Department of Entomology, University of Georgia, Coastal Plain Experiment Station, Tifton 31793
Department of Plant Pathology, University of Georgia, Coastal Plain Experiment Station, Tifton 31793
Diagnostic Systems Laboratories Inc., 4425 Medical Center Blvd., Webster, TX 77598
Department of Plant Pathology, University of Georgia, Athens 30602
In Georgia, tomato spotted wilt tospovirus (TSWV) causes significant losses in peanut, tobacco, tomato, and pepper. Transmission of TSWV in Georgia primarily is by tobacco thrips (TT), Frankliniella fusca (Hinds), and western flower thrips, F. occidentalis (Pergande), with TT being the predominant vector species in peanut (2). TSWV must be acquired at the larval stage for the adult to transmit the virus. Detection of NSs (a non-structural TSWV protein present only following virus replication) in thrips by enzyme-linked immunosorbent assay (ELISA) is a reliable indicator that the virus had multiplied in the vector and thus the vector is competent to transmit TSWV. While this has been accomplished with F. occidentalis (1), information is lacking for F. fusca, the predominant vector in Georgia and other states in the Southeast. Thus, the nature of the TSWV-TT association was investigated and the proportion of transmitters in a field population determined in 1,436 individual adult TT collected from sticky cards positioned in selected peanut fields in south Georgia. Additionally, 650 larvae collected from volunteer peanut plants were reared to adults in the laboratory and the resulting 295 adult TT were individually evaluated by ELISA. Of those collected from the sticky cards, NSs was detected in 8% of the adult insects, indicating that the virus had multiplied in TT. NSs was not detected in control TT that had no access to the virus. Of the adult TT that emerged from larvae collected from volunteer peanuts, 6.1% were positive for NSs. Our study provides the first immunological evidence that TSWV multiplies in TT.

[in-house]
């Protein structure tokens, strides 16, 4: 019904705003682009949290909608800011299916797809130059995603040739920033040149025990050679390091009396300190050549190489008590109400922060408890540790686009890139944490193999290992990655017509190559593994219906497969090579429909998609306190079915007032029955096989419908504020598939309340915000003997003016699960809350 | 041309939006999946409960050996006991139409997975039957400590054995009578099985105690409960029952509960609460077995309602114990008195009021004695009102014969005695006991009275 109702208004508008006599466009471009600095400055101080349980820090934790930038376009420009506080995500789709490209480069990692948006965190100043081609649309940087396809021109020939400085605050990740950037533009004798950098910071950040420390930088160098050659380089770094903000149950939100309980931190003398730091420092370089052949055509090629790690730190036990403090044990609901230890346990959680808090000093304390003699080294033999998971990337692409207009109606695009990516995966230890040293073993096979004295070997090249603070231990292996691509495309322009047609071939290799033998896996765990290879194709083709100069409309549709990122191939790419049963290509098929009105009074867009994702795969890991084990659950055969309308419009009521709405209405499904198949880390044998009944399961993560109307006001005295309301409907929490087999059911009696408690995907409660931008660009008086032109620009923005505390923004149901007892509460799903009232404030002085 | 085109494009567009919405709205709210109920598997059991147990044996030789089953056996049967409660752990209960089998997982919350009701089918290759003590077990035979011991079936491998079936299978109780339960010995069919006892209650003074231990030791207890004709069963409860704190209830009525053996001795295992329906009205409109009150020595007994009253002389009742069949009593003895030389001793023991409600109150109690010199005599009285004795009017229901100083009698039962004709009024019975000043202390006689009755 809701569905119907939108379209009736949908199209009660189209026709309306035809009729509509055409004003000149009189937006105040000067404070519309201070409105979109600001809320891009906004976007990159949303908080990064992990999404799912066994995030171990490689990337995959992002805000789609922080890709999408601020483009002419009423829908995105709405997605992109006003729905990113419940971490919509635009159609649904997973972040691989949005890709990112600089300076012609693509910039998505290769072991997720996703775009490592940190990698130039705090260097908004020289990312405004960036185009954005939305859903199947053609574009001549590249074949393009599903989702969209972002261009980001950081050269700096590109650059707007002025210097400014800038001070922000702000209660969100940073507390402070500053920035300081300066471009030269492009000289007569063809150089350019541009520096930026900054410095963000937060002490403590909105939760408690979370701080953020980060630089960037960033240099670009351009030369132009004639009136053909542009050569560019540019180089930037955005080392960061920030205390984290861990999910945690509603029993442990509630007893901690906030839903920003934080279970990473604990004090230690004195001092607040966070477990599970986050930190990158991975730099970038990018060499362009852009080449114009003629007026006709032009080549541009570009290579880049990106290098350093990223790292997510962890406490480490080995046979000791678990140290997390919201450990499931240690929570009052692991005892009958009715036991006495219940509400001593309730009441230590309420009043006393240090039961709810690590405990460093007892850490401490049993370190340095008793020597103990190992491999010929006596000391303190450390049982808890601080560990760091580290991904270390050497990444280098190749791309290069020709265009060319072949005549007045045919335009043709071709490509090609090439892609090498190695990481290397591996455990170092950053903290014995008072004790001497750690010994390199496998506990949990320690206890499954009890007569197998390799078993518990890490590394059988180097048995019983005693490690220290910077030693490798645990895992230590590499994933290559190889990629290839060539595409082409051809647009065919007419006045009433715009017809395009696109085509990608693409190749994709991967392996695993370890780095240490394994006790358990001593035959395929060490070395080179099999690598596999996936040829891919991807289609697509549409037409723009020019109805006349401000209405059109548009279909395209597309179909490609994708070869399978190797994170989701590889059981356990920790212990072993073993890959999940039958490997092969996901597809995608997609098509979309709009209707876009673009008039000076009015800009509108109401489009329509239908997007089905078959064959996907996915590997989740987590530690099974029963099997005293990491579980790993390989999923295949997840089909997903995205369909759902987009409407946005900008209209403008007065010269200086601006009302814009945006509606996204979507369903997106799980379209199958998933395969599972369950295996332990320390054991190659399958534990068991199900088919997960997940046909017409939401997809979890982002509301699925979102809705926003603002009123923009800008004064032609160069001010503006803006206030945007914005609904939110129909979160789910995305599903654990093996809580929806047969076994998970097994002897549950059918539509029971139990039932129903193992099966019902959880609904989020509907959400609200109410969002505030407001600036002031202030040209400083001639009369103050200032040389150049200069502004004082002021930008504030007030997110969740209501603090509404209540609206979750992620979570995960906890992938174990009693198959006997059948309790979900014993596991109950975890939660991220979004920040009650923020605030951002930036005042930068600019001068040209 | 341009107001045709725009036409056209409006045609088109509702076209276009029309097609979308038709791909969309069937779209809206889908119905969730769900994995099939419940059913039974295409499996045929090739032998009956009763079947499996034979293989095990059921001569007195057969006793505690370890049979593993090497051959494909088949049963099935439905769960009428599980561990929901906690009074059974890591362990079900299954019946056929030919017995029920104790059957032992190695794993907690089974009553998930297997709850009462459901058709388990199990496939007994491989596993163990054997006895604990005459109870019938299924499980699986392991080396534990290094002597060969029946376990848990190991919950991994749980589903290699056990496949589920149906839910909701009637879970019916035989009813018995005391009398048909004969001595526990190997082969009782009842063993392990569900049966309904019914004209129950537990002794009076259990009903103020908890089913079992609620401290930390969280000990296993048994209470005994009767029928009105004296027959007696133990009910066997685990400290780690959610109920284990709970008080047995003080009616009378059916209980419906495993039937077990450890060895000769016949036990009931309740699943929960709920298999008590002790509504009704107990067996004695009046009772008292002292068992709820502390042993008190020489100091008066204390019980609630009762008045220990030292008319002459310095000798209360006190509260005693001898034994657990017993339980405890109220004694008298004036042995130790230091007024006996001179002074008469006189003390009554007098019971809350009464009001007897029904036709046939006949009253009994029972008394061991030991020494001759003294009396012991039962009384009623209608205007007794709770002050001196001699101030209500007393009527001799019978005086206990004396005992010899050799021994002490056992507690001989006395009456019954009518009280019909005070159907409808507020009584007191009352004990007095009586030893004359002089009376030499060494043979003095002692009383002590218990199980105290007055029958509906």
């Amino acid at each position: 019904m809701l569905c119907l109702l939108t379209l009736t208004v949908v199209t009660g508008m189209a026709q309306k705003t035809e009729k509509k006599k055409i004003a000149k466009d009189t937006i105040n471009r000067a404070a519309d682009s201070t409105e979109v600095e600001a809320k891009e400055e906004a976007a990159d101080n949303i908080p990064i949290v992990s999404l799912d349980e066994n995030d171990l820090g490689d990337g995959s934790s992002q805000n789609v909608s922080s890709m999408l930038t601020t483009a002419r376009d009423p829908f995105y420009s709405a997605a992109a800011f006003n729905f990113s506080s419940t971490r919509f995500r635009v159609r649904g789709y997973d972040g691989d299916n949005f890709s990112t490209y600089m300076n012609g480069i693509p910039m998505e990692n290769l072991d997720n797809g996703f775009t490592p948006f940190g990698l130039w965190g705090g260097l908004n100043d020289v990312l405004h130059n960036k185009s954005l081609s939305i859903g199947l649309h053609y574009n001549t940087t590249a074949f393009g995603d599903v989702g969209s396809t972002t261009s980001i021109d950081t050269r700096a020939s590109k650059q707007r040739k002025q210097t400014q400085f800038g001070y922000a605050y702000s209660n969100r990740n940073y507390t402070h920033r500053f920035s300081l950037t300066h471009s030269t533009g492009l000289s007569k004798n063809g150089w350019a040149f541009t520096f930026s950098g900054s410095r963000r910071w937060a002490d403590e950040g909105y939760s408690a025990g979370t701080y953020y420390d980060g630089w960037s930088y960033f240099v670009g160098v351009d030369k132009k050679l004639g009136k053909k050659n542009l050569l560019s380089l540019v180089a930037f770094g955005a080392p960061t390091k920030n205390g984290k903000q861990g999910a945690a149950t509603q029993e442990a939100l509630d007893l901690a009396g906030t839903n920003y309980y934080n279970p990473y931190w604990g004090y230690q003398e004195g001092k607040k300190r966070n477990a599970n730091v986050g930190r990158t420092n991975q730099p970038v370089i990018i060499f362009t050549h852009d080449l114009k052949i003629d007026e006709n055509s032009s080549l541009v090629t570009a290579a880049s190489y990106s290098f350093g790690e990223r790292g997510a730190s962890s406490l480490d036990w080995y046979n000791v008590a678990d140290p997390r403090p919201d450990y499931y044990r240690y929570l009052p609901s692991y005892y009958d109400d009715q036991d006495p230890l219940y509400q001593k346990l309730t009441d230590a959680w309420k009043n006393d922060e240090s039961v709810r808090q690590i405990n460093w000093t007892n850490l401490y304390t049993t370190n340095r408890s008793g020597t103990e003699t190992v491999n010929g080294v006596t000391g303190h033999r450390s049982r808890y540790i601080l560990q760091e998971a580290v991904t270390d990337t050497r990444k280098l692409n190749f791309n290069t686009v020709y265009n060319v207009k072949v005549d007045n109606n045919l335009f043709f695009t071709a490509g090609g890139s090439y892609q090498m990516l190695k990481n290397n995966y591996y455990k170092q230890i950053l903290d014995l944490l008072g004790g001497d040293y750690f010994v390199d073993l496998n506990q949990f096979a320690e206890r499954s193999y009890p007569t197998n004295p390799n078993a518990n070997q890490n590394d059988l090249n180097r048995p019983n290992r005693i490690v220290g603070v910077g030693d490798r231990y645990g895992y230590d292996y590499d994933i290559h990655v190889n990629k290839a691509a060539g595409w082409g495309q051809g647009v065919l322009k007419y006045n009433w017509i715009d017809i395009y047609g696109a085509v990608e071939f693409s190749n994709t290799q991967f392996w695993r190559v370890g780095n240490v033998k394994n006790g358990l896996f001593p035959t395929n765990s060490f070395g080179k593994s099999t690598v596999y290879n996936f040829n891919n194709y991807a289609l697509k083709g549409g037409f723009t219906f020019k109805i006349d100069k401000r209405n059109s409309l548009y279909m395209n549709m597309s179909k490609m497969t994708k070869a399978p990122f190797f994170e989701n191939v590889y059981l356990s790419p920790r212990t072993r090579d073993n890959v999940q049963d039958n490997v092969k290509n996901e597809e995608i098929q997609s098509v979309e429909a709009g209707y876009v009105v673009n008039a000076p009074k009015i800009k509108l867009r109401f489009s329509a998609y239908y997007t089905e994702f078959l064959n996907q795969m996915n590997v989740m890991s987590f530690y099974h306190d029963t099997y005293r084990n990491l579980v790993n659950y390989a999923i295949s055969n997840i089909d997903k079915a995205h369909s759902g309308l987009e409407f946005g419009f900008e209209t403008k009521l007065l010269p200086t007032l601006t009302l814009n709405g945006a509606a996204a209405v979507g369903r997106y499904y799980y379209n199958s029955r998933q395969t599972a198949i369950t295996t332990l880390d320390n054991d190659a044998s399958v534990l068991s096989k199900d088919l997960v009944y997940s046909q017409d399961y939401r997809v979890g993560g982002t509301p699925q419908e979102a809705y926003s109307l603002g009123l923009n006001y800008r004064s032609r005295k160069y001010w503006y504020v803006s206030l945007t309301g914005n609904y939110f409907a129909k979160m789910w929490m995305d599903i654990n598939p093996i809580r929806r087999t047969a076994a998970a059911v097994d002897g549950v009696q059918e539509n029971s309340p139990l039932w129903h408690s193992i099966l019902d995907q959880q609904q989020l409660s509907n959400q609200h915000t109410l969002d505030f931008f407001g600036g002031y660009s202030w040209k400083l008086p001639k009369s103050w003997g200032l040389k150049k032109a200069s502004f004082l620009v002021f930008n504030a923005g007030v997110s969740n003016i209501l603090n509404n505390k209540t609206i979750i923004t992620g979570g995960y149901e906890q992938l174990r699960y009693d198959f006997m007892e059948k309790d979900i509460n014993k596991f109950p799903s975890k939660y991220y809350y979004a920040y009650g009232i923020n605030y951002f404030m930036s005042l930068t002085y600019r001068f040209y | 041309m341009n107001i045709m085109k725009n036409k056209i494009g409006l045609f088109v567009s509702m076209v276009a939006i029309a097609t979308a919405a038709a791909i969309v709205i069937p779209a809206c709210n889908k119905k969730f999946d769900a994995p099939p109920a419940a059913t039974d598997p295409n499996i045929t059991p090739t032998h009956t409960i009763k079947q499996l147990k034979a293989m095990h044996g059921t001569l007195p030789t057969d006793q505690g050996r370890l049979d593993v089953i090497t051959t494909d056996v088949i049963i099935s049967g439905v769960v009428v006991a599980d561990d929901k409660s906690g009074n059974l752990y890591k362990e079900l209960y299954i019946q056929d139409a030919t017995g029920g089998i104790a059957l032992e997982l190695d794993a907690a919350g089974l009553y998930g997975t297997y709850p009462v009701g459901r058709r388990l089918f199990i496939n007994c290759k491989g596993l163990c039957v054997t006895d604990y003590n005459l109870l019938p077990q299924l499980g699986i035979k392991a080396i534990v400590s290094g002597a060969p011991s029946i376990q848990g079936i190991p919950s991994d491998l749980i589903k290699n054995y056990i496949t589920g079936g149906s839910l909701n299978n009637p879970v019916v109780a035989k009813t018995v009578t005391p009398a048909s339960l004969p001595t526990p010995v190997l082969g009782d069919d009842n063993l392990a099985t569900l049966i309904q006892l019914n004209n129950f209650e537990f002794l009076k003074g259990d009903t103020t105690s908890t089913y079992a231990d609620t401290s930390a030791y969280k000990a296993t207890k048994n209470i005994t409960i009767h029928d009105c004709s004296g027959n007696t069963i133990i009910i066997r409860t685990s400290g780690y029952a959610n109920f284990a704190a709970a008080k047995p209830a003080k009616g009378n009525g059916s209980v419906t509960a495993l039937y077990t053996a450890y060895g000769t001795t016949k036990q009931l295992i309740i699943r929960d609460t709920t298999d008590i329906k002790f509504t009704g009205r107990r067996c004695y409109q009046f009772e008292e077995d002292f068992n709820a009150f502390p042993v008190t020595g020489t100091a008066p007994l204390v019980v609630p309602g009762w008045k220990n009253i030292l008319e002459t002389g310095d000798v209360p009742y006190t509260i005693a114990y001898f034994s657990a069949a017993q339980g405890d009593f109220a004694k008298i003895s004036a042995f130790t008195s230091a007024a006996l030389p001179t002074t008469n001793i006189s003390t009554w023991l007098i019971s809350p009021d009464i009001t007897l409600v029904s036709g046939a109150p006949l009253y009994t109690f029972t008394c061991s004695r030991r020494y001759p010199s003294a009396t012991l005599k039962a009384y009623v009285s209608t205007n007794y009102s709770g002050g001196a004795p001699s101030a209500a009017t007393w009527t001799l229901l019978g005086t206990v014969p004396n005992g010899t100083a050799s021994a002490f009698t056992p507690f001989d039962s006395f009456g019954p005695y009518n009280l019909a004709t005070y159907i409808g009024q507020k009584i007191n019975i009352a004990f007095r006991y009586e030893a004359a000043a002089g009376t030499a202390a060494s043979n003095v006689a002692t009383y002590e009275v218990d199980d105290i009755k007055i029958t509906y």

References: (1) M. D. Bandla et al. Phytopathology 84:1427, 1994. (2) J. R. Chamberlin et al. J. Econ. Entomol. 86:40, 1993.